Managing animal study workflow and the increasingly-large resultant heterogeneous data sets across multiple disease areas using primarily spreadsheets has been consistently proven ineffective. The power of a database is required to manage and standardize inherently-variable processes and parameters and to efficiently conduct more clinically-relevant multi-arm, multi-site, pre-clinical trials with rolling subject enrollment. Recent software innovations optimize the processes of study design, data acquisition, analysis and interpretation of diverse data types.

Taconic_NEW12:30 Luncheon Presentation: Precision Research Models of Human Immune System and Metabolic Function: Applications in Oncology Drug Discovery

Michael_SeilerMichael Seiler, Ph.D., Portfolio Director, Commercial Genetically Engineered Models, Taconic Biosciences

The development of animal models to mimic human immune responses is crucial to study the pathophysiology of cancer. We will focus on the following: Current state of immune system engraftment models; The next generation huNOG-EXL which extends the mechanistic functionality of current systems; Recent advances in immuno-oncology applications with immune system engrafted mice.

1:00 Session Break


PRECLINICAL ASSESSMENT OF CAR T-CELL THERAPY

1:30 Chairperson’s Remarks

Oliver Ghobrial, Ph.D., Senior Scientist III, Translational Modeling and Simulation, AbbVie

1:35 Modeling CAR T Cell Therapies for Solid Tumors

Daniel_Abate-DagaDaniel Abate-Daga, Ph.D., Assistant Member, Immunology Program, H. Lee Moffitt Cancer Center and Research Institute

T cell-based immunotherapies have come of age as a feasible, safe and efficacious approach to treating cancer. At the same time, the use of highly personalized, alive therapeutic agents poses multiple challenges in terms of standardization of treatment protocols. The use of animal and mathematical models will be discussed, in the context of the design and testing of novel therapies involving chimeric antigen receptor (CAR)-T cells.

2:05 Preclinical Modeling of Human Chimeric Antigen Receptor T Cell Therapy In Hematological Malignancies

Saad_KenderianSaad Kenderian, M.D., Translational Research Program, Center for Cellular Immunotherapy, Laboratory of Dr. Carl June, University of Pennsylvania Medical School

Chimeric antigen receptor T (CART) cell therapy has emerged as a novel and potentially curative approach in hematological malignancies. The responses in refractory B cell malignancies following CD19 directed CARTs are unprecedented. Different preclinical models are employed to assess the activity and toxicity of novel CART cell therapies. The uses and limitation of these preclinical models will be discussed.

2:35 Chimeric Antigen Presenting T Cells that Change the Tumor Microenvironment

Wayne_MarascoWayne A. Marasco, M.D., Ph.D., Professor of Medicine, Dana-Farber Cancer Institute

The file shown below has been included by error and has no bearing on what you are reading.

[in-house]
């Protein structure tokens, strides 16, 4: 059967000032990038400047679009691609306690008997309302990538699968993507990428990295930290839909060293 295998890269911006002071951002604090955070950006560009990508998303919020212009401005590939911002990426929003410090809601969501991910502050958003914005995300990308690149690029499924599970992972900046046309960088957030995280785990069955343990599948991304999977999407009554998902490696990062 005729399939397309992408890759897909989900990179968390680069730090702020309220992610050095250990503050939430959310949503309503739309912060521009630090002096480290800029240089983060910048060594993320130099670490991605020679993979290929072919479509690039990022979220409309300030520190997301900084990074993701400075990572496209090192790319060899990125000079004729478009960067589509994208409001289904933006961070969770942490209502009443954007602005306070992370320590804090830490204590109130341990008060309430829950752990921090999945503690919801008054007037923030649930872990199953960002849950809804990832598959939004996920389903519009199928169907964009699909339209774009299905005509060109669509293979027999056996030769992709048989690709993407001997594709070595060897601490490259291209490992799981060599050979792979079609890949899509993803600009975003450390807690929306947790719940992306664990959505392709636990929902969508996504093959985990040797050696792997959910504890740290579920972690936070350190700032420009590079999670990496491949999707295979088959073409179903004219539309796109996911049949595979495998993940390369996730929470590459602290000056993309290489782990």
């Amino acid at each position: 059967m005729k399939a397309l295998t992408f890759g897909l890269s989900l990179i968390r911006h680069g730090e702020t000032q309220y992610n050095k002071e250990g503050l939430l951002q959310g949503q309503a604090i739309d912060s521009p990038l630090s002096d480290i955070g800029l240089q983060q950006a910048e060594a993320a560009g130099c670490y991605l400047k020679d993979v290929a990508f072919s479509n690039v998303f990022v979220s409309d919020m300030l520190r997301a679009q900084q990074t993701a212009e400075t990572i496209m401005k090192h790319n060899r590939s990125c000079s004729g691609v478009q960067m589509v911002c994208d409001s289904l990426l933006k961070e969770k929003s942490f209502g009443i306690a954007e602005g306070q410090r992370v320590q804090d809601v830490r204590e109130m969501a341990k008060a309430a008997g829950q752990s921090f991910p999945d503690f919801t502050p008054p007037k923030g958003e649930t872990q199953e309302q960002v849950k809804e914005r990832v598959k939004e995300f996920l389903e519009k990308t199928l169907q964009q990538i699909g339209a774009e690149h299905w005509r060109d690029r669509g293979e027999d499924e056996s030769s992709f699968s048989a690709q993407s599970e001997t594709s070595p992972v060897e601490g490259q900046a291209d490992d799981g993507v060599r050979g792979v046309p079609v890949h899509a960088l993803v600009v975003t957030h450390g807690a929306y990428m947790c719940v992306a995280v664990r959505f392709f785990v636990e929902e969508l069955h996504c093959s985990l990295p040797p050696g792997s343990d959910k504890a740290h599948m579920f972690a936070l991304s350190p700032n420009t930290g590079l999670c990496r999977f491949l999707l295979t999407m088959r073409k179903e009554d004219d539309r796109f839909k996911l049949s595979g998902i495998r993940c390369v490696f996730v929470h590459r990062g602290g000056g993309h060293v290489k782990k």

Harvard Medical School

The clinical effect of CART cells has been modest for the treatment of solid tumors due to several factors including the difficulty in identifying unique tumor associated antigens, inefficient homing of CART cells to tumor locations, their low persistence after infusion and their functional impairment in the immunosuppressive microenvironment. We will present our latest in vitro and in vivo CART cell data on new technology to overcome these barriers.

3:05 Refreshment Break

3:20 Preclinical Models for Evaluation of Anti-Tumor Activity and Effects on Normal Tissues of CD3 Bispecific Antibodies

Jessica_KirshnerJessica Kirshner, Ph.D., Director, Oncology and Angiogenesis, Regeneron Pharmaceuticals

Using VelocImmune® mice and proprietary bispecific technology, we have generated fully human anti-tumor target xCD3 antibodies. These bispecific antibodies bind to human tumor targets and CD3 and activate T cells in the presence of target-expressing tumors. To evaluate these antibodies, we used Velocigene® technology to engineer immunocompetent mice expressing human CD3 and target. These unique models allow investigation of anti-tumor effects and simultaneous correlation with effects on normal tissues.

3:50 Cancer Vaccines and Immunomodulatory Therapy: Translational Story

Jacalyn_RosenblattJacalyn Rosenblatt, M.D., Assistant Professor, Department of Medicine, Harvard Medical School

Our group has developed a personalized vaccine whereby patient derived tumor cells are fused to autologous ex-vivo generated dendritic cells. In phase I and II clinical trials, vaccination has resulted in potent immunologic and clinical response. To augment anti-tumor immunity and immune response to vaccination, we have studied the interaction of immune modulatory and vaccination. Importantly, we have described the critical role that the PD1/PDL1 pathway plays in the setting of hematological malignancy, and demonstrated synergy between immune checkpoint blockade and cellular immunotherapy.

4:20 Preclinical Assessment of CAR T Cells Targeting the Alpha V Beta 6 Integrin in Solid Malignancies

Lynsey_WhildingLynsey Whilding, Ph.D., Research Associate, CAR Mechanics Group, Research Oncology, Division of Cancer Studies, King’s College London

Chimeric antigen receptors (CARs) are bespoke fusion molecules that couple the binding of a tumour-associated cell surface target to the delivery of a tailored T cell activating signal. We have re-targeted T cells to the epithelial-specific integrin αvβ6 (termed A20-28z), which is overexpressed in multiple solid tumours. A20-28z T cells demonstrate anti-tumour activity in vitro and elicit tumour regression in preclinical xenograft models of ovarian, pancreatic and breast cancer.

4:50 Close of Conference